In one swift move Brandis has dragged the HRC into a very modern moment, with Wilson the gay advocate of LGBTI aggression against all comers, strong supporter of same-sex marriage (for the best of conservative reasons including no taxation without representation)   and valiant defender of Andrew Bolt, circling the space inhabited by the ranks of anti-hate speech activists. Last week over 150 organisations signed on to an open letter to Brandis pleading to save Section 18C. Every one of them would have been red rags to the IPA bulls.

Tim Wilson is well known to the chattering classes, being a fixture on the ABC (“in the name of balance”?) and an ardent opponent of Climate Change and Global Warming.  He describes himself as “currently completing a Graduate Diploma in Climate Science and Global Warming at Murdoch University.” Wilson was first amongst equals in arguing for the end of the Climate Change Commission (one of the first ten IPA victories with the new Abbott regime), king-hitting that third Tim, Dr Flannery, in the process.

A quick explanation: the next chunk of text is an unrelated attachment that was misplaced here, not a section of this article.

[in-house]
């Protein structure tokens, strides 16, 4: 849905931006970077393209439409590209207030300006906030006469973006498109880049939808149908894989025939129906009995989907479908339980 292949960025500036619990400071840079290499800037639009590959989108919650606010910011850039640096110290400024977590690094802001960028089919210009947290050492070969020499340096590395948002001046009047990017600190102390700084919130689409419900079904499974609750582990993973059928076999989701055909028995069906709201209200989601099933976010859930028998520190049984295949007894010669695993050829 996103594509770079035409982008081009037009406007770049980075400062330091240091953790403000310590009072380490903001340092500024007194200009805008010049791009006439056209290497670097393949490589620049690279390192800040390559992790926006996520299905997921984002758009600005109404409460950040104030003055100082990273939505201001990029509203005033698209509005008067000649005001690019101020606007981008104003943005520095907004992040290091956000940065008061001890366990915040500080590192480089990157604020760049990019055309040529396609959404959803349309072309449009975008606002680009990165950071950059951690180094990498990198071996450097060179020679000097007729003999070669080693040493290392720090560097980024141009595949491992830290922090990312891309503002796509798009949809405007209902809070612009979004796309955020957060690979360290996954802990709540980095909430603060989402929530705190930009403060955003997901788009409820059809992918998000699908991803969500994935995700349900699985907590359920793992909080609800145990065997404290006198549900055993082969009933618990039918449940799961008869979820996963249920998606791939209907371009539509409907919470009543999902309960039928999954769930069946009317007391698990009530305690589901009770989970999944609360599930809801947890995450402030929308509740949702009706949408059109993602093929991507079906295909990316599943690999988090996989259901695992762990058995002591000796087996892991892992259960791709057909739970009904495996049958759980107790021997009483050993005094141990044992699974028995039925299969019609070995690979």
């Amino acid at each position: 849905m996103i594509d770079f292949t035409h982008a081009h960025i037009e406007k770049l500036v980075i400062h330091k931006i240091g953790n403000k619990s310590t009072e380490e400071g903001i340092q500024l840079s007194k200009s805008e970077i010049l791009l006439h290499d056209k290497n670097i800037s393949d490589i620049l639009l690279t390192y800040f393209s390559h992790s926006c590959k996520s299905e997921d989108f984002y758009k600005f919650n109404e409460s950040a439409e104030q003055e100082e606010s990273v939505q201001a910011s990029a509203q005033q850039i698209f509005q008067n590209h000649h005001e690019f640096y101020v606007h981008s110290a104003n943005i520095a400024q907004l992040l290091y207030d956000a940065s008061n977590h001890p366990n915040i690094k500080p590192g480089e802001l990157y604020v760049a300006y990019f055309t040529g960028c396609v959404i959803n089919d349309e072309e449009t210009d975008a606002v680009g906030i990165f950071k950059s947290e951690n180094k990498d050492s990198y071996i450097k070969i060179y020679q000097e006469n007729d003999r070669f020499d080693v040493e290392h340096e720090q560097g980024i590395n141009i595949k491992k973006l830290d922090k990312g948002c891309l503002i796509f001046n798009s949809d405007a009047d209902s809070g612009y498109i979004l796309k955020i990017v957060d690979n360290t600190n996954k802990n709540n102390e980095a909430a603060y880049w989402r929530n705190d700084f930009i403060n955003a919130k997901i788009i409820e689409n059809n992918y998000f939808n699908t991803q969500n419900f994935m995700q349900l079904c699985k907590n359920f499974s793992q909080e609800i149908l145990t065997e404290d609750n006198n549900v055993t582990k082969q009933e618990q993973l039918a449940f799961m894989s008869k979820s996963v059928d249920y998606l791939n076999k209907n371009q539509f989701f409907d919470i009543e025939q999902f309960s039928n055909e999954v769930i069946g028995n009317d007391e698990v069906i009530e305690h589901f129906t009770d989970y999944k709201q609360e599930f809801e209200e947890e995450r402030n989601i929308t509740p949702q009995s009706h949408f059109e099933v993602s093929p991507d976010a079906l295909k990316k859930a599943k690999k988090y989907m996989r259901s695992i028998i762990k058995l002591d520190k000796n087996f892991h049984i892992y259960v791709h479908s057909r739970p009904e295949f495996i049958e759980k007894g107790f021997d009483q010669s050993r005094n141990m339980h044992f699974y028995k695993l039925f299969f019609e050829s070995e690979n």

While his education has pushed him towards international development and health issues (he is a strong opponent of health labels and limiting the freedom of people to eat, drink, and get very merry), he is also a favoured son of the Murdoch empire, having been anointed by The Australian as one of ten emerging leaders (2009) and been gifted with an Australian Davos Connection leadership award. His formal position at the IPA has been as Director of the Climate policy Unit, where he has been a strong supporter of Lord Christopher Monckton, a global warming denialist.